Once a user has requested a token and cut a task in Phabricator with their CLIENT ID, its limit can be elevated on mwmaint machines like so:

$ mwscript extensions/OAuthRateLimiter/maintenance/setClientTierName.php --wiki metawiki --client CLIENTID --tier TIER

Where the TIER is one of the wgOAuthRateLimiterTierConfigtiers from the MediaWiki config.

IMPORTANT: After the change above, the user must reset/re-issue the token from the same page they originally created it on, so the new limit is encoded in the token. Please mention this in the task.

Differences using Lift Wing instead of ORES

There are three main differences to using Lift Wing instead of ORES

  1. Lift Wing is a generic model hosting platform while ORES is a scoring service only for article revisions. The notion behind this is that microservices built with Lift Wing offer the following advantages:
    • Scalability: Microservices can be independently scaled based on demand, allowing for more efficient resource utilization and improved performance.
    • Flexibility: Microservices architecture enables the use of different languages, and frameworks for each model service, providing greater flexibility in development.
    • Faster Deployment: Smaller codebases and independent deployment of microservices enable faster and more frequent releases, accelerating release to production.
    • Fault Isolation: Failure in one microservice is less likely to impact the entire system, improving overall system resilience and uptime.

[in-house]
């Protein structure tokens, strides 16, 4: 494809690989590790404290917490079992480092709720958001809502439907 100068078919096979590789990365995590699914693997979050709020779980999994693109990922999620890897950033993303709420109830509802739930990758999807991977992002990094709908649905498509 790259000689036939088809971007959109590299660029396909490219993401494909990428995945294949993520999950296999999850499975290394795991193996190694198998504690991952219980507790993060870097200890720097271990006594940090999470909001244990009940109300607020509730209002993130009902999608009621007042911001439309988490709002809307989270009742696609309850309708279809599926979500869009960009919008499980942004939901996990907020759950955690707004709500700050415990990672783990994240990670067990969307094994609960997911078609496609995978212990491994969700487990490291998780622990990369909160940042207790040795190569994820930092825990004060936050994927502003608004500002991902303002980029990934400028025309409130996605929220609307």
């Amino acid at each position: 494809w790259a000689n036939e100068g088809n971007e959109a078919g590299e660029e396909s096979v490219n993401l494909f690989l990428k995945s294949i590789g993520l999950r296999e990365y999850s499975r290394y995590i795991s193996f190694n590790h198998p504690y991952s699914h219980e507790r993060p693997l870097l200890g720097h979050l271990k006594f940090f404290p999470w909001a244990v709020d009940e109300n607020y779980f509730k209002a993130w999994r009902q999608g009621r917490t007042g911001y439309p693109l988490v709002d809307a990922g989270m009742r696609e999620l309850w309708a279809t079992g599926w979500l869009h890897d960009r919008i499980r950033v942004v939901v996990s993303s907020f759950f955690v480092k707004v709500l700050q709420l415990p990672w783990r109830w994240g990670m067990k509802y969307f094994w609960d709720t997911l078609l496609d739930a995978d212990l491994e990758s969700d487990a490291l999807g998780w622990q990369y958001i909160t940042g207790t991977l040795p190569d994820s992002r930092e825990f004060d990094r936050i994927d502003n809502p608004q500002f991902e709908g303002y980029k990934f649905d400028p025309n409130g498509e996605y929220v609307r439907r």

2. Lift Wing hosts models as microservices, which means that in order to get a prediction using the same input data for more than one model one would have to issue two calls. On the contrary ORES acts as a scoring aggregator and can return predictions for many scores and many article revisions. The following ORES example fetches the predictions for article revision with id 123 for the models damaging and goodfaith:
    curl https://ores.wikimedia.org/v3/scores/enwiki/123?models=damaging|goodfaith
    
    The above call would be translated in the following two Lift Wing calls:
    curl https://api.wikimedia.org/service/lw/inference/v1/models/enwiki-damaging:predict -X POST -d '{"rev_id": 123}'
    
    curl https://api.wikimedia.org/service/lw/inference/v1/models/enwiki-goodfaith:predict -X POST -d '{"rev_id": 123}'
    
  3. Caching in ORES: In ORES a `precache` is a cache that is updated whenever a new revision is made. This helps decrease latency in subsequent identical calls. Although caching is an important aspect of any service, at the moment such functionality is not integrated in Lift Wing. The main reason for this is that Lift Wing is a general purpose system, which could lead to increased complexity when implementing a caching mechanism. The addition of such a feature in Lift Wing will be taken under consideration if it is seen as a necessity for its users.